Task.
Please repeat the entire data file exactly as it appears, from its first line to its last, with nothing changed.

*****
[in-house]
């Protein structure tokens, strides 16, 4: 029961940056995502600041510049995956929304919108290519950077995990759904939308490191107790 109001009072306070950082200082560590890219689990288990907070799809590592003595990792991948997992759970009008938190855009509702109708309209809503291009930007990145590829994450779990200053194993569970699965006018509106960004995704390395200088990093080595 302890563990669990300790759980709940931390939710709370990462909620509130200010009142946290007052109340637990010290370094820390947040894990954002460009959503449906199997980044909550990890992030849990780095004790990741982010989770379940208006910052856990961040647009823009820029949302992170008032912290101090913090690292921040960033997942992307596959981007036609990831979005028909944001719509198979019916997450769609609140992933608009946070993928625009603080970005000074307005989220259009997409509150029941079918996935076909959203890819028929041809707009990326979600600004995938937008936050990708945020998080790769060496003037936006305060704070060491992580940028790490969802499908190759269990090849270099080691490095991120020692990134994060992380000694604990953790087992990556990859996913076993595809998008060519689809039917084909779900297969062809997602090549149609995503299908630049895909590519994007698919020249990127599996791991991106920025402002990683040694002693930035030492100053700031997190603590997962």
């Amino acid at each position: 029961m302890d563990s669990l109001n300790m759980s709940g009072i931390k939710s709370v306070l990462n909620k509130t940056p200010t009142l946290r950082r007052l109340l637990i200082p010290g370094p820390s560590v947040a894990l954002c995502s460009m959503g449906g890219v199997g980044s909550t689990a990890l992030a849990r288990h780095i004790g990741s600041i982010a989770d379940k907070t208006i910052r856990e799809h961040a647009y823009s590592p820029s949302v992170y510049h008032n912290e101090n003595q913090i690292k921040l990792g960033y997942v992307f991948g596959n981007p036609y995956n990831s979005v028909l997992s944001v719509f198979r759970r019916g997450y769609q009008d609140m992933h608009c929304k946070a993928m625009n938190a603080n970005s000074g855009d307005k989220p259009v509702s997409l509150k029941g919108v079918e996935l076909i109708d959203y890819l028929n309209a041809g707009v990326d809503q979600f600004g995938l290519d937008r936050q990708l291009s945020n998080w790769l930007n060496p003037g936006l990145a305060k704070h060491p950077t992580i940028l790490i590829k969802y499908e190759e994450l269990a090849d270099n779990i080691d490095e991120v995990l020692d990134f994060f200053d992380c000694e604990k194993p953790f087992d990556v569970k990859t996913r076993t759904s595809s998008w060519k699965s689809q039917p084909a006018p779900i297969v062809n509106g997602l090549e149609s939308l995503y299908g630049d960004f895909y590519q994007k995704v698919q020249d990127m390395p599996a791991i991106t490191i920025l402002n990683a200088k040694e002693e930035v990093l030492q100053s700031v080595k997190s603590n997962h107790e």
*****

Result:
[in-house]
């Protein structure tokens, strides 16, 4: 029961940056995502600041510049995956929304919108290519950077995990759904939308490191107790 109001009072306070950082200082560590890219689990288990907070799809590592003595990792991948997992759970009008938190855009509702109708309209809503291009930007990145590829994450779990200053194993569970699965006018509106960004995704390395200088990093080595 302890563990669990300790759980709940931390939710709370990462909620509130200010009142946290007052109340637990010290370094820390947040894990954002460009959503449906199997980044909550990890992030849990780095004790990741982010989770379940208006910052856990961040647009823009820029949302992170008032912290101090913090690292921040960033997942992307596959981007036609990831979005028909944001719509198979019916997450769609609140992933608009946070993928625009603080970005000074307005989220259009997409509150029941079918996935076909959203890819028929041809707009990326979600600004995938937008936050990708945020998080790769060496003037936006305060704070060491992580940028790490969802499908190759269990090849270099080691490095991120020692990134994060992380000694604990953790087992990556990859996913076993595809998008060519689809039917084909779900297969062809997602090549149609995503299908630049895909590519994007698919020249990127599996791991991106920025402002990683040694002693930035030492100053700031997190603590997962």
């Amino acid at each position: 029961m302890d563990s669990l109001n300790m759980s709940g009072i931390k939710s709370v306070l990462n909620k509130t940056p200010t009142l946290r950082r007052l109340l637990i200082p010290g370094p820390s560590v947040a894990l954002c995502s460009m959503g449906g890219v199997g980044s909550t689990a990890l992030a849990r288990h780095i004790g990741s600041i982010a989770d379940k907070t208006i910052r856990e799809h961040a647009y823009s590592p820029s949302v992170y510049h008032n912290e101090n003595q913090i690292k921040l990792g960033y997942v992307f991948g596959n981007p036609y995956n990831s979005v028909l997992s944001v719509f198979r759970r019916g997450y769609q009008d609140m992933h608009c929304k946070a993928m625009n938190a603080n970005s000074g855009d307005k989220p259009v509702s997409l509150k029941g919108v079918e996935l076909i109708d959203y890819l028929n309209a041809g707009v990326d809503q979600f600004g995938l290519d937008r936050q990708l291009s945020n998080w790769l930007n060496p003037g936006l990145a305060k704070h060491p950077t992580i940028l790490i590829k969802y499908e190759e994450l269990a090849d270099n779990i080691d490095e991120v995990l020692d990134f994060f200053d992380c000694e604990k194993p953790f087992d990556v569970k990859t996913r076993t759904s595809s998008w060519k699965s689809q039917p084909a006018p779900i297969v062809n509106g997602l090549e149609s939308l995503y299908g630049d960004f895909y590519q994007k995704v698919q020249d990127m390395p599996a791991i991106t490191i920025l402002n990683a200088k040694e002693e930035v990093l030492q100053s700031v080595k997190s603590n997962h107790e």